Perhaps it’s the heat. The career of the U.S. commander in Afghanistan, Gen. Stanley McChrystal, may be in jeopardy after early leaks from an article scheduled to appear in Rolling Stone later this week. McChrystal and/or various unnamed aides reportedly dis the president, the vice president, the president's national-security adviser, his special envoy to the region, and the American ambassador in Kabul. As McChrystal flies to Washington, summoned to the White House to explain himself in person at the president's monthly update meeting on Afghanistan—which by chance comes on Wednesday—he’ll have time to reflect. He may recall that it was a March 2008 magazine interview that brought an end to the career of Adm. William J. Fallon, head of Central Command, of which McChrystal's Afghanistan forces are a part. Perhaps it’s the heat. It's certainly hubris.
Fallon allowed himself to go on the record suggesting that only he stood between President George W. Bush and war with Iran. It's not clear what precise beef McChrystal has with President Bush's successor. But he and his staff clearly feel embattled and unappreciated in the dust and bombs and frustrations of Afghanistan, and they were angry enough to mouth off to a reporter.
It may sound perverse to call a four-star general naive. "Unversed" might be a better word. McChrystal's career was in Special Forces. In that shadowy world, he was sheltered from the apprenticeship that most upwardly mobile officers get in dealing with the media—a rough-and-tumble training in what to say, what not to say, and whom to say it to.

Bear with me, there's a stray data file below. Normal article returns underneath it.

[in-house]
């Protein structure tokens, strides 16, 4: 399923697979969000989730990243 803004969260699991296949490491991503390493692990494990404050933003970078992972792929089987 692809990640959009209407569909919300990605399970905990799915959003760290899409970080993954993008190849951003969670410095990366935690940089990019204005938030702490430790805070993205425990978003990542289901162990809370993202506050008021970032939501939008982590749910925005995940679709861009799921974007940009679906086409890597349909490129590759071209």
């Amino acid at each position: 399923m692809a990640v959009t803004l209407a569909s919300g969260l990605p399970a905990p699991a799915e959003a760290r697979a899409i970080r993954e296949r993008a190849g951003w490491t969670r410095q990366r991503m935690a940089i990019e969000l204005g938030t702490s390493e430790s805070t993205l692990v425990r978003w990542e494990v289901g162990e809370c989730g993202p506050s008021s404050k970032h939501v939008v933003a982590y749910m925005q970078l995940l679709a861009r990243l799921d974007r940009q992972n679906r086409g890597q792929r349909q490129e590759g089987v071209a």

McChrystal emerged blinking in the glare of publicity only when he got the Afghanistan job last year. He promptly tripped up: in a Q&A session after a speech to a defense think tank in London, McChrystal made comments that trespassed on the Afghanistan policy review then preoccupying Obama. A stern session with the president followed. McChrystal kept his job, though he was urged to pay more heed to his media adviser. "Stan doesn't know enough to come in out of the rain," one retired Army four-star said at the time. Now the media adviser has resigned, and McChrystal is heading for another uncomfortable session with Obama—this time, perhaps, a victim of something more insidious than naiveté.
Defense Secretary Robert Gates issued a brief statement saying: "I believe that Gen. McChrystal made a significant mistake and exercised poor judgement in this case." McChrystal, he said, was apologizing to everyone who appeared in the Rolling Stone piece. Not bothering to hide his exasperation, Gates said that "our singular focus must be on . . . succeeding in Afghanistan without such distractions."
The article may prove more than a passing distraction.
Generals may have tense relations with political leaders: think McClellan and Lincoln. Generals may even have acrid views of the actions and abilities of their civilian superiors: through World War II, Prime Minister Winston Churchill's top military adviser regularly fumed about how impossible Churchill was (though Gen. Alan Brooke wisely confined those thoughts to the diary he penned nightly as a way of letting off steam). Generals may even disagree with policies the civilian leadership has set, and seek—discreetly—to lobby for change.
What's essential is a public atmosphere of mutual respect between the civilian and military leaderships. Generals demand that political leaders respect their professional expertise. In return, it's expected that generals understand the multiple pressures weighing on their civilian leaders, and respect—even if they don't agree with—whatever compromises these pressures dictate. The system can cope with almost anything, so long as both sides understand the role and responsibilities of the other. But the extracts from the Rolling Stone account suggest that among McChrystal's headquarters staff, that respect has broken down. It's perturbing that McChrystal and his aides are apparently so contemptuous of senior figures in the White House. That's far more worrying than the naivete that led them to voice their thoughts to a visiting reporter. In military parlance, the "command climate" in the general's headquarters suggests that a gulf has opened between Washington and McChrystal on what's possible in Afghanistan.